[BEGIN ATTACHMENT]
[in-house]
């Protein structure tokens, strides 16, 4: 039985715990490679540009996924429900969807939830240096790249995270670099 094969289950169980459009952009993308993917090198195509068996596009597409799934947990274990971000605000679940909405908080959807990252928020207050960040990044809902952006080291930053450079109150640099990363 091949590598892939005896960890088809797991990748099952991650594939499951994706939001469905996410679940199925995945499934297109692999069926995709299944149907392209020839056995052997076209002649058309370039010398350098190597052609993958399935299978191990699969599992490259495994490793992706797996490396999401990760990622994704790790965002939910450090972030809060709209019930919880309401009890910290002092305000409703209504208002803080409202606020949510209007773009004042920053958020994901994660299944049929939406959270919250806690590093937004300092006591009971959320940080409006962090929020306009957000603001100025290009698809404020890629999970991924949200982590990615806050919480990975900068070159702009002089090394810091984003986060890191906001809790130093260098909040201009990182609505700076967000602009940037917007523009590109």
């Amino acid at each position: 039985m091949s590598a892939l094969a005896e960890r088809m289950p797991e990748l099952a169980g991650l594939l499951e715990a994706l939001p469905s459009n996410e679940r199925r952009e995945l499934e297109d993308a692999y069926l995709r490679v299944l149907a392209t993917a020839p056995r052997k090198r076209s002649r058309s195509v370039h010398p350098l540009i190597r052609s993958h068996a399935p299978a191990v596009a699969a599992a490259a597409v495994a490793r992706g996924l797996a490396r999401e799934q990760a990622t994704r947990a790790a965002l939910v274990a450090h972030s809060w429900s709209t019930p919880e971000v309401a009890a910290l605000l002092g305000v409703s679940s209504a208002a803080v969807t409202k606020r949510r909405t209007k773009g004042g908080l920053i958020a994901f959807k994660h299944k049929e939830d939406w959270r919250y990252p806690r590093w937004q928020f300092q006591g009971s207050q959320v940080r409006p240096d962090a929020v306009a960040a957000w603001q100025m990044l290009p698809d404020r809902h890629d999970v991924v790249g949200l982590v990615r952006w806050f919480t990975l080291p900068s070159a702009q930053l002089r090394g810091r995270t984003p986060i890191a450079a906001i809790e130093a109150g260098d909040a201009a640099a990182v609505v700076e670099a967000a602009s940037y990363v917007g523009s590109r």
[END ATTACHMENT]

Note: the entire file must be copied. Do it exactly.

[in-house]
């Protein structure tokens, strides 16, 4: 039985715990490679540009996924429900969807939830240096790249995270670099 094969289950169980459009952009993308993917090198195509068996596009597409799934947990274990971000605000679940909405908080959807990252928020207050960040990044809902952006080291930053450079109150640099990363 091949590598892939005896960890088809797991990748099952991650594939499951994706939001469905996410679940199925995945499934297109692999069926995709299944149907392209020839056995052997076209002649058309370039010398350098190597052609993958399935299978191990699969599992490259495994490793992706797996490396999401990760990622994704790790965002939910450090972030809060709209019930919880309401009890910290002092305000409703209504208002803080409202606020949510209007773009004042920053958020994901994660299944049929939406959270919250806690590093937004300092006591009971959320940080409006962090929020306009957000603001100025290009698809404020890629999970991924949200982590990615806050919480990975900068070159702009002089090394810091984003986060890191906001809790130093260098909040201009990182609505700076967000602009940037917007523009590109």
């Amino acid at each position: 039985m091949s590598a892939l094969a005896e960890r088809m289950p797991e990748l099952a169980g991650l594939l499951e715990a994706l939001p469905s459009n996410e679940r199925r952009e995945l499934e297109d993308a692999y069926l995709r490679v299944l149907a392209t993917a020839p056995r052997k090198r076209s002649r058309s195509v370039h010398p350098l540009i190597r052609s993958h068996a399935p299978a191990v596009a699969a599992a490259a597409v495994a490793r992706g996924l797996a490396r999401e799934q990760a990622t994704r947990a790790a965002l939910v274990a450090h972030s809060w429900s709209t019930p919880e971000v309401a009890a910290l605000l002092g305000v409703s679940s209504a208002a803080v969807t409202k606020r949510r909405t209007k773009g004042g908080l920053i958020a994901f959807k994660h299944k049929e939830d939406w959270r919250y990252p806690r590093w937004q928020f300092q006591g009971s207050q959320v940080r409006p240096d962090a929020v306009a960040a957000w603001q100025m990044l290009p698809d404020r809902h890629d999970v991924v790249g949200l982590v990615r952006w806050f919480t990975l080291p900068s070159a702009q930053l002089r090394g810091r995270t984003p986060i890191a450079a906001i809790e130093a109150g260098d909040a201009a640099a990182v609505v700076e670099a967000a602009s940037y990363v917007g523009s590109r």